In answer to a 2006 interview question concerning the main characteristics of Robert Calvert’s works Nick Calvert comments “There are so many characteristics, so many different types of work this is quite hard to do. Futurism is the biggest one, which was Robert through and through. Morality and love are the two others that spring to mind” (Gerwers 2006: no pag.). Nick’s observations were very similar to those of Jill Calvert who, in a 1996 interview also with Gerwers, said of Robert “And he was actually very moral, he was very…he had very great integrity. And he was very honest. He wouldn’t have been the writer he was if he didn’t have those qualities. And as I got to know him I think that’s what I really appreciated…I suppose you could also say it was objectivity. If you look at the kind of things he wrote about, or wrote music about, wrote poetry about, a lot of his subjects are quite kind of moral issues. And I suppose taken as a whole his work had a kind of moral integrity to it. I mean, all the Test Tube stuff, the Test-Tube Conceived album, and the play, was based on his perception that tampering with nature is not a very good idea. And that’s the kind of morality, the kind of integrity I’m talking about” (Gerwers 1996: no pag.).

This article will pick up on Jill and Nick’s comments that Robert Calvert’s work was characterised and underpinned by ‘morality’, exploring that theme in his work and interviews. According to the Cambridge Dictionary morality is ‘a set of personal or social standards for good or bad behaviour and character’ while integrity, a term Jill used a few times, is ‘the quality of being honest and having strong moral principles that you refuse to change’ (1, 2). This piece will attempt to identify those characteristics as they were expressed relative to various subjects in Calvert’s work. Of course, Robert was a person existing in a certain time and place and as social constructionism teaches us we construct ourselves, our sense of self, including our values and belief systems from the cultural resources available to us. This means that Robert, as with all of us, had blindspots and culturally/time specific views that have to be contextualised within the 1960/70/80s.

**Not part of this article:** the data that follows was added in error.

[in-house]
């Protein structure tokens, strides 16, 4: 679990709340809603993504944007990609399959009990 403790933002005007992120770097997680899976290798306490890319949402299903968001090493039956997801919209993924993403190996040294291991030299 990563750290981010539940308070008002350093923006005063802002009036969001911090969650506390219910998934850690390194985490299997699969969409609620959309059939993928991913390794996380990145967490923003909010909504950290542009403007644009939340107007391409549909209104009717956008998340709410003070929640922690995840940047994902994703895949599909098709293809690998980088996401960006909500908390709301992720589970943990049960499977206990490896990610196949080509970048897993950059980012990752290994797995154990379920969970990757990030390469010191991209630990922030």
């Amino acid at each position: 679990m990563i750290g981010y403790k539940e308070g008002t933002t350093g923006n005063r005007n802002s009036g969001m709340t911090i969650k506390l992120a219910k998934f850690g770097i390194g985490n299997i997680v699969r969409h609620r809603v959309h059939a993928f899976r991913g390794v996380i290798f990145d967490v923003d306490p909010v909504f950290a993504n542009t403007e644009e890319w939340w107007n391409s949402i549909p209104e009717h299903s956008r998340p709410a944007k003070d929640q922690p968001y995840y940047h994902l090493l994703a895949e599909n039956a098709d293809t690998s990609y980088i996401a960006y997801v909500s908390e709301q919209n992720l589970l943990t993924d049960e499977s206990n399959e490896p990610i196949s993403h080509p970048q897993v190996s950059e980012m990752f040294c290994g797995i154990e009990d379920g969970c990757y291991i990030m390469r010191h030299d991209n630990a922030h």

State/economic violence.

The first recorded ethical choice Robert made was at age seventeen, his parents had moved back to Britain from South Africa when Robert was two and now, fifteen years later they were moving back to apartheid South Africa. Apartheid was a system that ‘governed relations between the white minority and the non white majority’ in South Africa, legalising ‘racial segregation’ and also ‘political and economic discrimination’, part of the system required non white people to carry passes authorising them to access white areas. Although dismantled in the 1990s its economic legacy, particularly, lives on. (McKenna et al n.d: no pag).. Robert refused to move back citing his opposition to the apartheid system as the reason (Abrahams 2004: 43). Some years later in an interview he commented  “I am in actual fact, in exile from the situation through choice. Although I was brought up in England, my parents went back to South Africa in the early Sixties, and they gave me the chance to stay here or go with them…I`ve always been very much against the system in South Africa and couldn’t live there myself, although the rest of my family seem to have no problem dealing with it. My feelings about this are expressed as clearly as I can in the poem ‘White Dynasty’… Although I`ve divorced myself from active participation in an exploitative system, I’m still descended from white fascists who live there, but they are my family, and I must say that the talk about the bloodbath is very disturbing from all points of view, but especially from my personal feelings about it…” (Calvert n.d.: no pag.). 

In the interview Robert refers to the poem ‘White Dynasty’ which appeared in his poetry book Earth Ritual, it includes the lines,

‘While they relax
On their verandas-
The sun of Johannesburg
X-Raying the page-
Tear gas drifts
In Soweto’s lanes
And I am exiled
At a desk in Kent:
My conscience clear’ (Calvert 1987).

This isn’t the only piece to engage with South Africa; he also wrote ‘Working Down a Diamond Mine’ and ‘Soweto’. The former is a powerful set of lyrics about the experience of a young black man experiencing both racism and exploitation, contrasting his experience with that of a transnational elite.